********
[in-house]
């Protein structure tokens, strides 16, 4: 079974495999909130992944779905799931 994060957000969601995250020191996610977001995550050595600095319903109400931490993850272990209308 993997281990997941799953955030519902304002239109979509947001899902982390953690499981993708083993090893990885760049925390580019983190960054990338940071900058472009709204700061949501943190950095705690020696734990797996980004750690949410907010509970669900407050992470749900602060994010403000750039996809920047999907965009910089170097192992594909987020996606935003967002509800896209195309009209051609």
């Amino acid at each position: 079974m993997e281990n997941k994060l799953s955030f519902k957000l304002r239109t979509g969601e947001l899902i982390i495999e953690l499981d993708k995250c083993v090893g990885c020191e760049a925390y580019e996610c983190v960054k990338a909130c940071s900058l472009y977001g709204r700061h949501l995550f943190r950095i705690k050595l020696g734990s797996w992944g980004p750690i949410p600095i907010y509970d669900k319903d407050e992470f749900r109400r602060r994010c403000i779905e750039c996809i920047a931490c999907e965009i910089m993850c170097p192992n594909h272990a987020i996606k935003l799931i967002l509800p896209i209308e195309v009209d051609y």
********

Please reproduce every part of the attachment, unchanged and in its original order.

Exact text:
[in-house]
């Protein structure tokens, strides 16, 4: 079974495999909130992944779905799931 994060957000969601995250020191996610977001995550050595600095319903109400931490993850272990209308 993997281990997941799953955030519902304002239109979509947001899902982390953690499981993708083993090893990885760049925390580019983190960054990338940071900058472009709204700061949501943190950095705690020696734990797996980004750690949410907010509970669900407050992470749900602060994010403000750039996809920047999907965009910089170097192992594909987020996606935003967002509800896209195309009209051609």
């Amino acid at each position: 079974m993997e281990n997941k994060l799953s955030f519902k957000l304002r239109t979509g969601e947001l899902i982390i495999e953690l499981d993708k995250c083993v090893g990885c020191e760049a925390y580019e996610c983190v960054k990338a909130c940071s900058l472009y977001g709204r700061h949501l995550f943190r950095i705690k050595l020696g734990s797996w992944g980004p750690i949410p600095i907010y509970d669900k319903d407050e992470f749900r109400r602060r994010c403000i779905e750039c996809i920047a931490c999907e965009i910089m993850c170097p192992n594909h272990a987020i996606k935003l799931i967002l509800p896209i209308e195309v009209d051609y």